The organization says wildfire emissions in British Columbia have already surpassed twice the previous highest recorded for the month, which was set last year.

Senior scientist Mark Parrington says the scale and intensity of the province’s fires “is highly concerning” so early in the season.


11:15 a.m.

The fire chief for the Fort McMurray region says he is grateful for Mother Nature providing rainfall yesterday and today but it likely won't impact the return date for those evacuated.

Chief Jodie Butz says it's too soon to say what will happen over the next few days but at this point there is no structural damage in the four evacuated neighbourhoods.

He says an additional 40 RCMP officers have been brought in to help — including by patrolling the empty neighbourhoods.

Alberta Wildfire information Officer Josee St-Onge says the public shouldn't get complacent because the fire could stick around for weeks or months.


11:10 a.m.

The Manitoba and federal governments have signed a deal to spend a combined $38.4 million over four years to boost firefighting and prevention.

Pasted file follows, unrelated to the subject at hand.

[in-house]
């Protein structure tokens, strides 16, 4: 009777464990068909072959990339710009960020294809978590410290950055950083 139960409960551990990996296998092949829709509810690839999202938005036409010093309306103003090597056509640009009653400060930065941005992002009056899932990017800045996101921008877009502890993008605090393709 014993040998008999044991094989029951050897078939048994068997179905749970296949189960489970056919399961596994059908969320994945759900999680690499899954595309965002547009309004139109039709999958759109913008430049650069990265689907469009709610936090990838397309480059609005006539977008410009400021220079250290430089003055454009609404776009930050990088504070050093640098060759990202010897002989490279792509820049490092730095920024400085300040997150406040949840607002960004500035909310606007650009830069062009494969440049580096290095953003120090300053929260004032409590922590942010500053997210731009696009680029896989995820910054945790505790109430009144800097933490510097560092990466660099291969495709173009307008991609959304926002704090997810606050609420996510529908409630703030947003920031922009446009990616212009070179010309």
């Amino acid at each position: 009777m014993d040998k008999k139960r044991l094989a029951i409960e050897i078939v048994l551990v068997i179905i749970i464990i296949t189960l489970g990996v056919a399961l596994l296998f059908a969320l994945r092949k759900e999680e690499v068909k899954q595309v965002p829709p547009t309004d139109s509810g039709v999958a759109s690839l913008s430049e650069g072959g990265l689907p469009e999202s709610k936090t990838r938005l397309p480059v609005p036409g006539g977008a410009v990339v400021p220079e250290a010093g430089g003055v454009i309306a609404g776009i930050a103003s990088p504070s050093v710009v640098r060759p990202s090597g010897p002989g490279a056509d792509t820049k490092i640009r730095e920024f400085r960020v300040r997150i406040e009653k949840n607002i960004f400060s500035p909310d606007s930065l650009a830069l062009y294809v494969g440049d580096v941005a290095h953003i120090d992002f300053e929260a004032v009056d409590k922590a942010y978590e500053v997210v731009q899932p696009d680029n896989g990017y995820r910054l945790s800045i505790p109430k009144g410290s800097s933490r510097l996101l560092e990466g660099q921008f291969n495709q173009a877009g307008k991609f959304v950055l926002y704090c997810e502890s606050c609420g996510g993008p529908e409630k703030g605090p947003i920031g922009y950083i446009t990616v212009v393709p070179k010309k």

Federal Emergency Preparedness Minister Harjit Sajjan made the announcement today in Winnipeg.

The money, to be split evenly, is aimed at buying more firefighting equipment, boosting training, and increasing the number of skilled wildland firefighters and other staff.


10:55 a.m.

The BC Wildfire Service says the blaze threatening Fort Nelson is spreading away from the northern community.

The fire now spans nearly 130 square kilometres.

The agency says cooler temperatures and higher humidity are expected to help the firefighting effort over the next couple days.

Rob Fraser, the mayor of the Northern Rockies Regional Municipality, says he's confident there will soon be word that the fire is no longer threatening the town.